- 54.9%

https://leetcode.com/problems/nim-game/#/description

You are playing the following Nim Game with your friend: There is a heap of stones on the table, each time one of you take turns to remove 1 to 3 stones. The one who removes the last stone will be the winner. You will take the first turn to remove the stones.

Both of you are very clever and have optimal strategies for the game. Write a function to determine whether you can win the game given the number of stones in the heap.

For example, if there are 4 stones in the heap, then you will never win the game: no matter 1, 2, or 3 stones you remove, the last stone will always be removed by your friend.

Hint:

- If there are 5 stones in the heap, could you figure out a way to remove the stones such that you will always be the winner?

https://discuss.leetcode.com/topic/26999/theorem-all-4s-shall-be-false

Theorem: all 4s shall be false

Theorem: The first one who got the number that is multiple of 4 (i.e. n % 4 == 0) will lost, otherwise he/she will win.

Proof:

- the base case: when n = 4, as suggested by the hint from the problem, no matter which number that that first player, the second player would always be able to pick the remaining number.
- For 1
*4 < n < 2*4, (n = 5, 6, 7), the first player can reduce the initial number into 4 accordingly, which will leave the death number 4 to the second player. i.e. The numbers 5, 6, 7 are winning numbers for any player who got it first. - Now to the beginning of the next cycle, n = 8, no matter which number that the first player picks, it would always leave the winning numbers (5, 6, 7) to the second player. Therefore, 8 % 4 == 0, again is a death number.
- Following the second case, for numbers between (2
*4 = 8) and (3*4=12), which are 9, 10, 11, are winning numbers for the first player again, because the first player can always reduce the number into the death number 8.

Following the above theorem and proof, the solution could not be simpler:

1 | public boolean canWinNim(int n) { |

https://discuss.leetcode.com/topic/27109/one-line-o-1-solution-and-explanation

One line O(1) solution and explanation

suppose there are x stones left for first player (A), he can take 1,2,3 stones away, so second player B will have three cases to deal with (x -1), (x-2), (x-3). after he pick the stones, there will be 9 cases left for A.

1 | B (x-1) -> A: (x-2), (x-3), (x-4) |

Now, if A can guarantee he win at either of three groups, then he can force B to into that one of the three states and A can end up in that particular group after B’s move.

1 | f(x) = (f(x-2)&&f(x-3)&&f(x-4)) || (f(x-3)&&f(x-4)&&f(x-5)) || (f(x-4)&&f(x-5)&&f(x-6)) |

if we examine the equation a little closer, we can find f(x - 4) is a critical point, if f(x-4) is false, then f(x) will be always false.

we can also find out the initial conditions, f(1), f(2), f(3) will be true (A always win), and f(4) will be false. so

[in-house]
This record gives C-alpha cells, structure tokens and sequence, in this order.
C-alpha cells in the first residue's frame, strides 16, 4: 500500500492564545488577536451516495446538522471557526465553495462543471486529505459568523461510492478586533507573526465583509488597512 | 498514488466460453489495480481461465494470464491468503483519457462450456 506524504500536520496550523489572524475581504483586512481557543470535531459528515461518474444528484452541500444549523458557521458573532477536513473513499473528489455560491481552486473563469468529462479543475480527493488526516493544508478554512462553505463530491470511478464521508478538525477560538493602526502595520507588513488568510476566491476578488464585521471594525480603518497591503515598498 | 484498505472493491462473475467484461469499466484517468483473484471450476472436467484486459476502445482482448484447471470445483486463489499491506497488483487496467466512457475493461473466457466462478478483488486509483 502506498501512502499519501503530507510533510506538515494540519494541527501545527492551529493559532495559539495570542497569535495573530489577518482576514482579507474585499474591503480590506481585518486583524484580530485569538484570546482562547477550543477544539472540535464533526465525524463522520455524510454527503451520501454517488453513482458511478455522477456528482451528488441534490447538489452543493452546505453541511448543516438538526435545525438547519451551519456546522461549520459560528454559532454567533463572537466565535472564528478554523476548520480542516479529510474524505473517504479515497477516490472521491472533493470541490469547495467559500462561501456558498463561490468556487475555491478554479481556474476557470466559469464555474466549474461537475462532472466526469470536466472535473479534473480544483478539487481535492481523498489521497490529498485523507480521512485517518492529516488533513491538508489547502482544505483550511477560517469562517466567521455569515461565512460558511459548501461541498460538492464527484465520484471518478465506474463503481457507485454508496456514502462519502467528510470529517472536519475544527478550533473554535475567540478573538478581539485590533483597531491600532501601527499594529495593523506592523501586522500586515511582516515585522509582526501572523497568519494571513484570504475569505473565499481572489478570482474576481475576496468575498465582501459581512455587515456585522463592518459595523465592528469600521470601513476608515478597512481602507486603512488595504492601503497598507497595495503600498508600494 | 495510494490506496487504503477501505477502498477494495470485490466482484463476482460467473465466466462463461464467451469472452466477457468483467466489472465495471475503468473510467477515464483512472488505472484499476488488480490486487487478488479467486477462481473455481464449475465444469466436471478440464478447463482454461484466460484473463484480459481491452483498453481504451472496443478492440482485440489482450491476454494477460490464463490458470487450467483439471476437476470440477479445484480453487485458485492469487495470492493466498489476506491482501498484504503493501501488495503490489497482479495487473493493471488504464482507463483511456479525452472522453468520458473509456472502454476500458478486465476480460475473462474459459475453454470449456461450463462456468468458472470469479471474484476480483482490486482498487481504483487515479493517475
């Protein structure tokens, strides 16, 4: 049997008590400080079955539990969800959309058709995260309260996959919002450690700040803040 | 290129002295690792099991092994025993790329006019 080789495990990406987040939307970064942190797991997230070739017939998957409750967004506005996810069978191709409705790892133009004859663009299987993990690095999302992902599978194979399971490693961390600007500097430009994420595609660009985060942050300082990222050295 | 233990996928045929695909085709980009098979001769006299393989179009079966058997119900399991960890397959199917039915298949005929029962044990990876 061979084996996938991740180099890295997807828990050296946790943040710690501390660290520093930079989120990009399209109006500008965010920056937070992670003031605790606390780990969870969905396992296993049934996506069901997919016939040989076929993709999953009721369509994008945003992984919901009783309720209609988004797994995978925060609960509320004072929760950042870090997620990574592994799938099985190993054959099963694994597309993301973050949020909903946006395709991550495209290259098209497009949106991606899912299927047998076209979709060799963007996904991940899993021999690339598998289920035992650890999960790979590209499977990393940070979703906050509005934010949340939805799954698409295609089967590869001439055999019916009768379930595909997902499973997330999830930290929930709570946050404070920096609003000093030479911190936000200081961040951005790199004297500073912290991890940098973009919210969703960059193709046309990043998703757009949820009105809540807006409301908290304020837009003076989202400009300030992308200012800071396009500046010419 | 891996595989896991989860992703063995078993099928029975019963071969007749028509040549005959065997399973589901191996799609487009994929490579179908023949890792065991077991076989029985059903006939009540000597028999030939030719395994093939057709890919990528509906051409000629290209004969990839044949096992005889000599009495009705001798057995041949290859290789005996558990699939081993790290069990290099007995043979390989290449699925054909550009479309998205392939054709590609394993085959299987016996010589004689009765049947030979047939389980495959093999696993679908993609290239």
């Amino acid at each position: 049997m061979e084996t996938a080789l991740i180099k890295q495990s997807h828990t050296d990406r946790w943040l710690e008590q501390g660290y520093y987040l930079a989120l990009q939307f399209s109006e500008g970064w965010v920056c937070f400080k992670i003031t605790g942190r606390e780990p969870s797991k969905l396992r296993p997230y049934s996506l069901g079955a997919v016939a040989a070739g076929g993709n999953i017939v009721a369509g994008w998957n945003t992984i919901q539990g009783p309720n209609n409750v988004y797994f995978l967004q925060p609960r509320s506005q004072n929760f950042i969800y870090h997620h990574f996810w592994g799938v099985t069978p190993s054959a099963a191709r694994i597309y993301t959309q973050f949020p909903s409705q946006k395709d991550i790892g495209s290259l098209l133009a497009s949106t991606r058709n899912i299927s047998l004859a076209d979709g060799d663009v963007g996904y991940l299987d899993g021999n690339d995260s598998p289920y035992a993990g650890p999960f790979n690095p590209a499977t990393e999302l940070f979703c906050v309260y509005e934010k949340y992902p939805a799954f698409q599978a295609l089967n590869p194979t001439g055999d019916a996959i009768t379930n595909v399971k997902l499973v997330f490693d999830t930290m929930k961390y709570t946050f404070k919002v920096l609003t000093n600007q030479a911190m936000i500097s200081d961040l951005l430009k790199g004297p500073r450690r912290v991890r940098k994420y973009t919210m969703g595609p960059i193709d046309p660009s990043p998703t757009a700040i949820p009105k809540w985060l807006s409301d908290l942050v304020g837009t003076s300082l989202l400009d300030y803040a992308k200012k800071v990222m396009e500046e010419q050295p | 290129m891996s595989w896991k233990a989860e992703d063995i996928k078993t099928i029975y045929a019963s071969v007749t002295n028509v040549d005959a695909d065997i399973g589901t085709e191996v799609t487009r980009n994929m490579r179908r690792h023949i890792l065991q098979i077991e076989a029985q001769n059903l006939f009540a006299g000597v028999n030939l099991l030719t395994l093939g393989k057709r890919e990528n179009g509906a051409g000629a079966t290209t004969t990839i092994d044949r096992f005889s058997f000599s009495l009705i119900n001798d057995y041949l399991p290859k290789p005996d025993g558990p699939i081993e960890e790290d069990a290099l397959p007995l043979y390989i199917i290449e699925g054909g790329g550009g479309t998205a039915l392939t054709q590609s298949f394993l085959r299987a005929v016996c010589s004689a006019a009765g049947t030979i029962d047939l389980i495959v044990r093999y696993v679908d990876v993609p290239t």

based on previous equation and initial conditions f(5) = f(6) = f(7) = true, f(8) = false;

obviously, f(1), f(2), f(3) can make all f(4n + 1), f(4n + 2), f(4n + 3) to be true, only f(4n) will be false then.

so here we go our one line solution:

1 | return (n % 4 != 0); |

https://discuss.leetcode.com/topic/28437/1-liner-with-explanations

1 liner with explanations

1 | class Solution(object): |

https://discuss.leetcode.com/topic/27696/1-line-0-ms-c-solution-with-explanation

1 line 0 ms C++ solution with explanation

Explanation:

At first this problem might seems a bit tough but it is easy and has a pattern which is as follow.

I have applied the bottom up dynamic programming approach to fill the array and noticed that only number divisible by 4 are the positions where player1(playing first chance) is losing.

1 | class Solution { |

- Base case :

If the numbers of stones are 1,2 or 3, then player 1 will win.

If the numbers of stones are 4, then player 1 will lose irrespective of the number of stones he/she remove

So lookup table will look like this : W[1]->W[2]->W[3]->L[4].

- For num_stones=5, the player can either remove 1,2 or 3 stones i.e. the other player (player 2) will win if the number of stones left are 1,2 or 3 and will lose only when the number of stones left are 4 ( see the lookup table in step 1) .

So, if Player1 remove 1 stone, the number of stones left will be 4, which will defeat player2. So, now the lookup entry for num_stones=5 will be W.

Lookup now will look like this : W->W->W->L->W (for player 1-> who is taking the first chance).

Likewise, we can fill the complete lookup table by looking at the values at last three index. If anyone of them is L => Player 1 will win the game as he will remove only that many number of stones which will bring player 2 to the L position

In the end, you will notice that only positions 4->8->12->16 will contain L for player 1 thus answer is simple n%4.

If I’m a interviewer, I prefer the candidates using burte force instead of math method.

Because it is a “coding interview”, not acm/icpc or other competitions. Similar to Josephus Cycle, I prefer LinkedList Cycle than Mod-Method during interviews. Here’s a backtraking-dp solution.

1 | public class Solution { |